|Minnesota||Tubby Smith||Richard Pitino||Smith was fired after six seasons at Minnesota and having compiled a 124–81 record. The Golden Gophers never finished higher than sixth in the Big Ten Conference, however.|
|New Mexico||Steve Alford||Craig Neal||Alford left to take the UCLA job.|
|Norfolk State||Anthony Evans||Robert Jones||Evans took the FIU job; he had been a finalist for that job the previous offseason, but had lost out to the now-departed Richard Pitino.|
|Northwestern||Bill Carmody||Chris Collins||Carmody was fired after failing to lead Northwestern to its first ever NCAA tournament bid in thirteen seasons. He was replaced by Duke assistant Collins, the son of former NBA player and coach Doug Collins. Collins took over after the Blue Devils exited the NCAA tournament.|
|Old Dominion||Blaine Taylor||Jim Corrigan||Jeff Jones||Old Dominion fired Taylor, their all-time winningest coach, on February 5 after a 2–20 start.|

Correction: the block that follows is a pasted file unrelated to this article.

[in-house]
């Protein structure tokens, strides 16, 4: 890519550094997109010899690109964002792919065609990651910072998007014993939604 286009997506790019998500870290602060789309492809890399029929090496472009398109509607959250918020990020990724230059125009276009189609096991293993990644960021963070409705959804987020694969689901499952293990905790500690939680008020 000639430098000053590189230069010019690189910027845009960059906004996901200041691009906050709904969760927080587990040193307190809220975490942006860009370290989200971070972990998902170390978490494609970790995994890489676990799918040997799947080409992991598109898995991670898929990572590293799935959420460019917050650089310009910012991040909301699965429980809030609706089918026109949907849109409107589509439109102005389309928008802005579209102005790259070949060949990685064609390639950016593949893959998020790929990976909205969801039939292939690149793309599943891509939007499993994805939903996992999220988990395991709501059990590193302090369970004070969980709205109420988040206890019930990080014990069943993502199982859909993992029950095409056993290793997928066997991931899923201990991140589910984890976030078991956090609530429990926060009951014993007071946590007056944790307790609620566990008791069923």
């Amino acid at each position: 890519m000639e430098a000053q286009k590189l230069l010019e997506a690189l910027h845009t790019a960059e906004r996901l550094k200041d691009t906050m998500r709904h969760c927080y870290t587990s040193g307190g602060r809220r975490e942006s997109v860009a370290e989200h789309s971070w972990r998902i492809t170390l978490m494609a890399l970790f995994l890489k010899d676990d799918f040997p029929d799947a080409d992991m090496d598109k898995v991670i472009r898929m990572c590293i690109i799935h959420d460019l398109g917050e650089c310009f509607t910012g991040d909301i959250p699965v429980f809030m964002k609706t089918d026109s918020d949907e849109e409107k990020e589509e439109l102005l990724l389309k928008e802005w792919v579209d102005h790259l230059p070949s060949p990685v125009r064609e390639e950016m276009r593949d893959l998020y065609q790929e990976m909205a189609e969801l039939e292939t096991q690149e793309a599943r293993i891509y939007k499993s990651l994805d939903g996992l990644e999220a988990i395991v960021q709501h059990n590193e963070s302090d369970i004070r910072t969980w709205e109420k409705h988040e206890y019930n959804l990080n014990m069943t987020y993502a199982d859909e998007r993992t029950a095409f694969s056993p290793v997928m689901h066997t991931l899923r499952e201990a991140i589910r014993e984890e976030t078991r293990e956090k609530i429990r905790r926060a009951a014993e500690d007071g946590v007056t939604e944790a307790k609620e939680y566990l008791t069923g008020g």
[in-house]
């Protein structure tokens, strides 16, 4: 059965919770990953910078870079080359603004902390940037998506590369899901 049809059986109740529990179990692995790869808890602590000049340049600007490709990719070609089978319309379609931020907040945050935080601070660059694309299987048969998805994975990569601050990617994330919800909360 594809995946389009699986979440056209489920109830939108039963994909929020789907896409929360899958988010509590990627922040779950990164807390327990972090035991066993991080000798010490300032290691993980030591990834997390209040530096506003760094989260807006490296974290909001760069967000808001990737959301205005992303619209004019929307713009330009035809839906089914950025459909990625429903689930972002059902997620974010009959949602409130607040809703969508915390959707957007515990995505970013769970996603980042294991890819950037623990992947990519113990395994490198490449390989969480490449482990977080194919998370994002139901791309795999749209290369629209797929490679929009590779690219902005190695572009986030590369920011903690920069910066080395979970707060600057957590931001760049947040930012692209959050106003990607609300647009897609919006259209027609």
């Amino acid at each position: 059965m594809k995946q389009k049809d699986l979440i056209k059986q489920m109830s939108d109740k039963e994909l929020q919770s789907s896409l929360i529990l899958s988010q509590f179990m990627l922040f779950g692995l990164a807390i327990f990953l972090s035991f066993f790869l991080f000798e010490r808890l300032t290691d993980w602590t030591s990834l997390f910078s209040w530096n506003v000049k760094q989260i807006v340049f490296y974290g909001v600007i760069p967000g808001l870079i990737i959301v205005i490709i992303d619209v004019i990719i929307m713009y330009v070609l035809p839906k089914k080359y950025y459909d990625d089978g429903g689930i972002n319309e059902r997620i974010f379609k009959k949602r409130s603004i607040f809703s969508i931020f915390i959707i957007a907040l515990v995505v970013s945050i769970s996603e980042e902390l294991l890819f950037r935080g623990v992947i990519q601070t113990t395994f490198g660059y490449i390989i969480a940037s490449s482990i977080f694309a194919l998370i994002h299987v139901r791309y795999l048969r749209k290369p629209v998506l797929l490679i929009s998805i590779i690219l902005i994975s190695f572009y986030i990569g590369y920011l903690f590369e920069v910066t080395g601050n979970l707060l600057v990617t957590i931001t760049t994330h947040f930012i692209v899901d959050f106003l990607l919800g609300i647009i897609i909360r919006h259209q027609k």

|Rutgers||Mike Rice||Eddie Jordan||Rice was fired on April 3 after ESPN's Outside the Lines aired a video taken at a Rutgers practice that showed Rice shoving and throwing balls at players and using gay slurs. Jordan, a player on the school's 1976 Final Four team and most recently an assistant with the Los Angeles Lakers, was hired as Rice's replacement.|
|Saint Louis||Rick Majerus||Jim Crews||Majerus stepped down prior to the season due to health reasons and later died. Interim coach Crews led Saint Louis to an Atlantic 10 regular season title and was named conference coach of the year. Saint Louis removed the interim tag from Crews on April 12.|
|San Jose State||George Nessman||Dave Wojcik||San Jose State was looking to upgrade the program before its move to the more strenuous Mountain West Conference next season. Boise State associate head coach Dave Wojcik was hired as Nessman's successor on March 30.|
|Siena||Mitch Buonaguro||Jimmy Patsos||According to ESPN.com, "Buonaguro went 35-59 in three seasons with the Saints, never finishing a season with a winning record or in the top half of the Metro Atlantic Athletic Conference. The three-year slide immediately followed the most successful three-year run in school history. Siena won MAAC titles in 2008, 2009 and 2010 -- all under coach Fran McCaffery, with Buonaguro his top assistant."|